Omron CS1H PLC from Omron CS1 PLCs

Figure 3. A CS1H PLC with additional I/O. Image used courtesy of Omron


CS1 controllers support many communication protocols, including Ethernet/IP and serial communication. In addition, the controllers can be configured for duplex operation, providing system redundancy.

Compared with other vendors, the CS1 controllers are generally more cost-efficient. These controllers are suited for vision systems, complex robotics, and advanced motion control applications.


CJ Controllers

The CJ1 and CJ2 PLC families are built for small to medium control applications. The CJ1 line is the predecessor to the CJ2 line, and it still has some PLC models that are actively supported. CJ PLCs support Ethernet-based communication, motion controls, and fast I/O refresh rates.

CJ controllers offer between 5,000 and 50,000 program steps and between 64,000 and 832,000 words of memory. In addition, CJ-based I/O units have fast processing speeds of 20 microseconds for real-time solutions.


Omron CJ2 PLC

Figure 4. A compact CJ2 controller. Image used courtesy of Omron


CJ controllers are suited for small and medium machine automation and robotics applications. In addition, the CJ2H model can support complex functions such as vision systems and advanced motion control.


CP Controllers

CP controllers are in the micro PLC range and are ideal for small machine control and educational purposes. They support four-axis position control and Ethernet-based communication. Expandability is available on a limited scale.


Omron CP2E PLC from Omron CP PLCs
Figure 5. A CP2E microcontroller. Image used courtesy of Omron


NX Controllers

NX is a platform that aims to provide a simplified system architecture with comprehensive machine controller functions. The NX controllers support functionalities for many applications, including robotics, database management, and simulations.


Omron NX7 controller from Omron NX PLCs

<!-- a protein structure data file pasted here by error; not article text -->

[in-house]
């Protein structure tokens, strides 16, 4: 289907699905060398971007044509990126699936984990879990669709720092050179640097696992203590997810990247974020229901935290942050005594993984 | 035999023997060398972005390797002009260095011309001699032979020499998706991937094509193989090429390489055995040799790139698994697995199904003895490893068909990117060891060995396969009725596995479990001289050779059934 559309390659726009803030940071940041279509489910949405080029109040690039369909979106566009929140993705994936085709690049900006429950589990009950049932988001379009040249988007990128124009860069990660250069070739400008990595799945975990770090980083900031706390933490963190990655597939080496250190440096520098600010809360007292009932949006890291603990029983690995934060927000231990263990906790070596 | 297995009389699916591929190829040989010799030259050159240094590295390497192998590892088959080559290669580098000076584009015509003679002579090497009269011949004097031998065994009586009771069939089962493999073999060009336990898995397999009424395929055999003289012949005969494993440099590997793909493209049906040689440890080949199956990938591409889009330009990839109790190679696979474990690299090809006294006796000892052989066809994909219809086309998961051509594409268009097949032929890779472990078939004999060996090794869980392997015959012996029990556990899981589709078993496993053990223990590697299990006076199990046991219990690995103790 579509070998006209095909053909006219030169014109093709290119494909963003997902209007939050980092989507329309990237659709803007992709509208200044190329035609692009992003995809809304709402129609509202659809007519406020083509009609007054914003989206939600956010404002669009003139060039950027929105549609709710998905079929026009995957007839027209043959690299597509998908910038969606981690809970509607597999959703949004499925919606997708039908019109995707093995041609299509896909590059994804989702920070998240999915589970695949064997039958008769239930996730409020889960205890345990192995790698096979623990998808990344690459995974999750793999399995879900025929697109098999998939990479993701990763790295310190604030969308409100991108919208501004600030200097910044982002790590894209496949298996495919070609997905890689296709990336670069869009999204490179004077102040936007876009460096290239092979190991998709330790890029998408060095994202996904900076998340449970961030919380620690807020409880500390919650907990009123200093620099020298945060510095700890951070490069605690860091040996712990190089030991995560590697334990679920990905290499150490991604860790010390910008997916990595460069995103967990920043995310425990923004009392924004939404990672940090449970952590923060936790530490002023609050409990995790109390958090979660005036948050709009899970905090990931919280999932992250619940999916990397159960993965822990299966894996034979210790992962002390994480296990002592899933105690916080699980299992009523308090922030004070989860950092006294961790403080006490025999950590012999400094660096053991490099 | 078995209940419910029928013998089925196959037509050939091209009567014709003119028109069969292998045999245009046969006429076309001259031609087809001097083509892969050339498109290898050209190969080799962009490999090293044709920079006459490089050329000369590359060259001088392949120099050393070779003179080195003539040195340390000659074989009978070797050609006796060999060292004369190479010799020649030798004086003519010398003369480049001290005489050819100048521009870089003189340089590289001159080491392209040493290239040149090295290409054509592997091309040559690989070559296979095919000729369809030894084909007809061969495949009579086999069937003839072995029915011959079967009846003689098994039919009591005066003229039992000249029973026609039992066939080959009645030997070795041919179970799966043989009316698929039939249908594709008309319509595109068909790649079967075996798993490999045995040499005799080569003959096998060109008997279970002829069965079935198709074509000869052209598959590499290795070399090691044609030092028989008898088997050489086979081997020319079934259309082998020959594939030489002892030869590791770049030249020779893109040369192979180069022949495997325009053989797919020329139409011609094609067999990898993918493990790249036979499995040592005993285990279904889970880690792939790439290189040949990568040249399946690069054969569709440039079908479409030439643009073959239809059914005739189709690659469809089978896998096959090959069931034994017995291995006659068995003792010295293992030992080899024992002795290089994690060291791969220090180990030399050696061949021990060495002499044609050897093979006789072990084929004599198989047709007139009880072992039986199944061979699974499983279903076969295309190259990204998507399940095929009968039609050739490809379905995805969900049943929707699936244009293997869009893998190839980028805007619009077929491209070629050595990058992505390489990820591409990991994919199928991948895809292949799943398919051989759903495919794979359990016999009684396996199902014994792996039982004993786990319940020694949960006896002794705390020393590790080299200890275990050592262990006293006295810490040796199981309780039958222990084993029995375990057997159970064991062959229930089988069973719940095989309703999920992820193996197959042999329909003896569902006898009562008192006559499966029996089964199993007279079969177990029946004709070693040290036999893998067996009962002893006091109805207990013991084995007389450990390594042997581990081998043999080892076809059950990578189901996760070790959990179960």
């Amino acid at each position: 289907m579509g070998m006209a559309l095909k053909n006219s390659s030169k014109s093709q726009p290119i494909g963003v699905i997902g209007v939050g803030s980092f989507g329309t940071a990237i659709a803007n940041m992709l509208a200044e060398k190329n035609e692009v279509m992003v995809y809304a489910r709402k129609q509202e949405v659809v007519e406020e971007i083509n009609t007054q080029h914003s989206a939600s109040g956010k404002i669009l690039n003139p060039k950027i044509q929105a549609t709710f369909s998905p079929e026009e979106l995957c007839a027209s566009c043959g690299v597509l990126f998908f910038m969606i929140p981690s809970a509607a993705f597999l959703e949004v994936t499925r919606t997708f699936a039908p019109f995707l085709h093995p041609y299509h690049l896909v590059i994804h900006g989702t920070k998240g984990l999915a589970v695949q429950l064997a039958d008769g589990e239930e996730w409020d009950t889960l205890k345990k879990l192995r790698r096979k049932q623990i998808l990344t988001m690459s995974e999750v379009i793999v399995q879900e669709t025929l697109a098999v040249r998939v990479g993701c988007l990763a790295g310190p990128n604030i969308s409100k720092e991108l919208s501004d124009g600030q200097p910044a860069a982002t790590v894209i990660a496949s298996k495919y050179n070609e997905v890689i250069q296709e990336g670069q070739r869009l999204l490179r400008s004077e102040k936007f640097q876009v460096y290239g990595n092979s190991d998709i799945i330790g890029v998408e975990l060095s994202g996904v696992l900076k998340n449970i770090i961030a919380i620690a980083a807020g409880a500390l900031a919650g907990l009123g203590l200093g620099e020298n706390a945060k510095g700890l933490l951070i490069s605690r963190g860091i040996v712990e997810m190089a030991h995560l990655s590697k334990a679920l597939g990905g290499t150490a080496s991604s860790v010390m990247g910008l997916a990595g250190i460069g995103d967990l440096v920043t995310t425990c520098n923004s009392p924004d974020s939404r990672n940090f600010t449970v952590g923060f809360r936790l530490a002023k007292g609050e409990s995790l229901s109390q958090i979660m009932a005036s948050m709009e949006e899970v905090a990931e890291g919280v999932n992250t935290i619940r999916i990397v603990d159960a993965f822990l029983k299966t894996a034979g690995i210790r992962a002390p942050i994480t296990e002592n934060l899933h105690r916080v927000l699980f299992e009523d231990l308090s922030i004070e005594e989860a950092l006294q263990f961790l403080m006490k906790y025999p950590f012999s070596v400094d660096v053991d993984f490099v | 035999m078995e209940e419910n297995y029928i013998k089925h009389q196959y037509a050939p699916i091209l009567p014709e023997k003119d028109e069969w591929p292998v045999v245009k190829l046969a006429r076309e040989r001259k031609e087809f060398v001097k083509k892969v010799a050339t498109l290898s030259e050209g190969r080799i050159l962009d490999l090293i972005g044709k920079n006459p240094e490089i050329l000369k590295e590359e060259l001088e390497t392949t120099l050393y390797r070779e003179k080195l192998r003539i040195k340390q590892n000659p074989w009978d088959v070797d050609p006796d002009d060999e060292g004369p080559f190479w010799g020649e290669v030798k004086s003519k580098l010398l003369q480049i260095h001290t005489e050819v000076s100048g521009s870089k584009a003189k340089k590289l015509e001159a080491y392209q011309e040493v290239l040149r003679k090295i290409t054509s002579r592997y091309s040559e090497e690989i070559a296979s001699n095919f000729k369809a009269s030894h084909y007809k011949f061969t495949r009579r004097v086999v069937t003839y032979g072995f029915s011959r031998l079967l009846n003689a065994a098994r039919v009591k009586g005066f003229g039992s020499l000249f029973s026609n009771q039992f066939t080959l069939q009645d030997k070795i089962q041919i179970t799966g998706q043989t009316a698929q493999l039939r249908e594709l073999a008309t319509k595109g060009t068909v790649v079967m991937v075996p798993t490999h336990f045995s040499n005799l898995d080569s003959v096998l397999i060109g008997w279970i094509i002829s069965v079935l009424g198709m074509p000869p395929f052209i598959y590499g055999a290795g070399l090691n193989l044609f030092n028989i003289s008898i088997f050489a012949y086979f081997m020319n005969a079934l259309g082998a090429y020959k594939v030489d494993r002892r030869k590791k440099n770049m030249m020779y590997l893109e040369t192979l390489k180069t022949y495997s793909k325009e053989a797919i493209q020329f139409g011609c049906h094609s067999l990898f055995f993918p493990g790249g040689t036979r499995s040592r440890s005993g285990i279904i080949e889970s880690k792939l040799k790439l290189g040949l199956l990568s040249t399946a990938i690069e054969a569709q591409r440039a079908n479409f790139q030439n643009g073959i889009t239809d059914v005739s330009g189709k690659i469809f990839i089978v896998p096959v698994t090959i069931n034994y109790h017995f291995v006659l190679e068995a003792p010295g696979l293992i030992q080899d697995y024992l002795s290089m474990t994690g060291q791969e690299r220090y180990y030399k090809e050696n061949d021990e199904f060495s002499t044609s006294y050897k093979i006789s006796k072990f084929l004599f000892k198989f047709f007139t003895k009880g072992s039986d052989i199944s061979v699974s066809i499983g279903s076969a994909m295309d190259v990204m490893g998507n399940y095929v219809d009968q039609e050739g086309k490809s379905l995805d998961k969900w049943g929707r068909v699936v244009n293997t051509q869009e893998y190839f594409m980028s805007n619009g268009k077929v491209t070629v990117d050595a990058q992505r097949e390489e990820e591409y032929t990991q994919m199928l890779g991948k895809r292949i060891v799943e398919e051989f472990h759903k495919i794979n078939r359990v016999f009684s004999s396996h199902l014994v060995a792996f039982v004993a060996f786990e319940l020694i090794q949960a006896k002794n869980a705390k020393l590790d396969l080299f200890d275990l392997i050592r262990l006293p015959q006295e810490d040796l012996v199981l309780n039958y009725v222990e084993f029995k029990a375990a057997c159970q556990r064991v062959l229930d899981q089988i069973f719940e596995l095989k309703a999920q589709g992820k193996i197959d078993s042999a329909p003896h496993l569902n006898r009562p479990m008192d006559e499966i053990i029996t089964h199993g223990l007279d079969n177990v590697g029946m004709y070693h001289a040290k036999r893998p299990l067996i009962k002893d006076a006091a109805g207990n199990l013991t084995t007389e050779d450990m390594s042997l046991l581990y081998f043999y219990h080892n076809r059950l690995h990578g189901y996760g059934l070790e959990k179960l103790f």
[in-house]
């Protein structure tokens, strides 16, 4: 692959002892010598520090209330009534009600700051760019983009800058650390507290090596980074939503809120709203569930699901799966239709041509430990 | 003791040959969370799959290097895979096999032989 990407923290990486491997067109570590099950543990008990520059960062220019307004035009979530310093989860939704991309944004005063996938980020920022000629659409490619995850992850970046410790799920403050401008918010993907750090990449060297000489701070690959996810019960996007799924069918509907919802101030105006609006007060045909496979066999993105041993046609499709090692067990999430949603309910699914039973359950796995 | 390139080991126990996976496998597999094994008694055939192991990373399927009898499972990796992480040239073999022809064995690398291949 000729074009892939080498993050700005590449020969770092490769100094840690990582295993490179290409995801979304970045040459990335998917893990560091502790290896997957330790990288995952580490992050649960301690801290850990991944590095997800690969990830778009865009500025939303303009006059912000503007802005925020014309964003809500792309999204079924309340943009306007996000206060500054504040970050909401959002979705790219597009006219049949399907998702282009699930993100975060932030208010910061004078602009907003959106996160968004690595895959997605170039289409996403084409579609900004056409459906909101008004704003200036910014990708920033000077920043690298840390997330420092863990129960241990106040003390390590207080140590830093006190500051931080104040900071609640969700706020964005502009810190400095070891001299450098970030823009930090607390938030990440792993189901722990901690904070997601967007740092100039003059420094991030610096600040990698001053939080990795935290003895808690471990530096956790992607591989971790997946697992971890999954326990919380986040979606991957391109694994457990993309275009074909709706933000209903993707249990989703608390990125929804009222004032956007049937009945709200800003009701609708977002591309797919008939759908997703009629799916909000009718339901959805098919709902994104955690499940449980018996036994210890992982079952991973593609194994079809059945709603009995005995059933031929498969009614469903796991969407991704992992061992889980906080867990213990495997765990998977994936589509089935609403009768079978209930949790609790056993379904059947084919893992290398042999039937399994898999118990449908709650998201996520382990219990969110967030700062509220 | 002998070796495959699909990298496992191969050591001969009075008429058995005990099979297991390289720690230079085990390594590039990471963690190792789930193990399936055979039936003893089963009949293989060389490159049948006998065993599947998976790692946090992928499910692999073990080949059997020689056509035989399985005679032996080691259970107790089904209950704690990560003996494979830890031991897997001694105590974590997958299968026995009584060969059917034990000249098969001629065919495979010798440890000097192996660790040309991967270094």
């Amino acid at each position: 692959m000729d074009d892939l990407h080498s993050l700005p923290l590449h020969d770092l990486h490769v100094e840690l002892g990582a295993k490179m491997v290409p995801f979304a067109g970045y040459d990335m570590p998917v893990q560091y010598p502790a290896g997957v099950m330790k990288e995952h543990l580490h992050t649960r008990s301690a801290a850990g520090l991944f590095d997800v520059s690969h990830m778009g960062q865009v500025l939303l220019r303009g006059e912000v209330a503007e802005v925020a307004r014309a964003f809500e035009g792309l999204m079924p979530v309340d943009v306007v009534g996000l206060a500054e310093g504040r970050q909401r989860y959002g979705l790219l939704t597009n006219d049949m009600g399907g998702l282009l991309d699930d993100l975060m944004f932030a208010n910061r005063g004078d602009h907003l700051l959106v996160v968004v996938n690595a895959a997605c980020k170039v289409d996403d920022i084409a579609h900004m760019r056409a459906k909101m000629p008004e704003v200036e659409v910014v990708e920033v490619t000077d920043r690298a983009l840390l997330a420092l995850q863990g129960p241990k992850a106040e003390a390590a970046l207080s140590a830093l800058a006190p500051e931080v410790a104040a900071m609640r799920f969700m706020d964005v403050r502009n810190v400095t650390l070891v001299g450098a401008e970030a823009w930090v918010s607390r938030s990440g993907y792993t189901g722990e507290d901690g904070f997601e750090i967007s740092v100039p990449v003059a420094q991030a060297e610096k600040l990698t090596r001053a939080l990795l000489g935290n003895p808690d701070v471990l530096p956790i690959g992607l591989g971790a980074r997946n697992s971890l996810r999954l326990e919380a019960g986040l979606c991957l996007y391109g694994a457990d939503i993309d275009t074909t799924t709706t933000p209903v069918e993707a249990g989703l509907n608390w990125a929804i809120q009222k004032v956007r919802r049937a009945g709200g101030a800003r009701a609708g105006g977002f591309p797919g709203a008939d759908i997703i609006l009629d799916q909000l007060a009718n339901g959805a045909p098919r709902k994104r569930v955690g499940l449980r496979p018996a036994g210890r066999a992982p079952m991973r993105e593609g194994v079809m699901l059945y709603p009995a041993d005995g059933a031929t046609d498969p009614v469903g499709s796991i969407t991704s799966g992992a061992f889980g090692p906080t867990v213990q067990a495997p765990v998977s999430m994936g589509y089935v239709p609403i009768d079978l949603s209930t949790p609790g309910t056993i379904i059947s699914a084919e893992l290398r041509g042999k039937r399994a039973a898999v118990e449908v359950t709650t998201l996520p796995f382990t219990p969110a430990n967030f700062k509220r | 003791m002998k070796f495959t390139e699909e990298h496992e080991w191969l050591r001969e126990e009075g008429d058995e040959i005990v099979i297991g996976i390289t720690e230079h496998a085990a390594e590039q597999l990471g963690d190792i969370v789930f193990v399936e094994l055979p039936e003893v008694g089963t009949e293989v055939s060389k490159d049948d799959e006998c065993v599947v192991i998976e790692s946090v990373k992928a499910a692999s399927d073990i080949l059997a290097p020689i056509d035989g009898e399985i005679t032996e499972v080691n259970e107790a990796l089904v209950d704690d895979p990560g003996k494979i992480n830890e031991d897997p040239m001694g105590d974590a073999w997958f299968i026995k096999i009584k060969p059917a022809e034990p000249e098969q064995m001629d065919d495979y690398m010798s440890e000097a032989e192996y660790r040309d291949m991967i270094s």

Figure 6. An NX7 controller from Omron. Image used courtesy of Omron


Controller Evolution

Holding Japan's largest market share of control and automation equipment and as a worldwide leader in automation and electronics, Omron's hardware configurations in the past have helped shape their modern offerings and evolved fuzzy logic-based controllers on the market today.


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1 Comment
  • pnachtwey November 05, 2022

    Fuzzy Logic is a farce.  Closed loop control is all about using the controller to move the open loop poles to new closed loop pole locations that will provide the desired response.  I have down loaded many FL documents that compare FL to PID.  They are a joke.  The show the FL controlling better than the PID but it only shows their ignorance of control.  They don’t know how to tune a system using a PID.
    I am not saying that PID is the ultimate control method but when augmented with feed forwards and a Smith Predictor to compensate for dead time, a PID is hard to beat.

    There are other methods of control like Neural Nets and Model Predictive control.  NNs still need a way to compensate for the dead time.  MPC is computationally intensive and requires a good model.  My company uses something like NNs to ID food products.  It takes a lot of training to train a NN.
    MPC requires an accurate model.  I have videos about how to compute the models.

    FL is on par with Ziegler-Nichols where one tries to control what he doesn’t understand.

    One of my favorite quotes.
    [quote=Lord Kelvin]
    I often say that when you can measure what you are speaking about, and express it in numbers, you know something about it; but when you cannot measure it, when you cannot express it in numbers, your knowledge is of a meagre and unsatisfactory kind.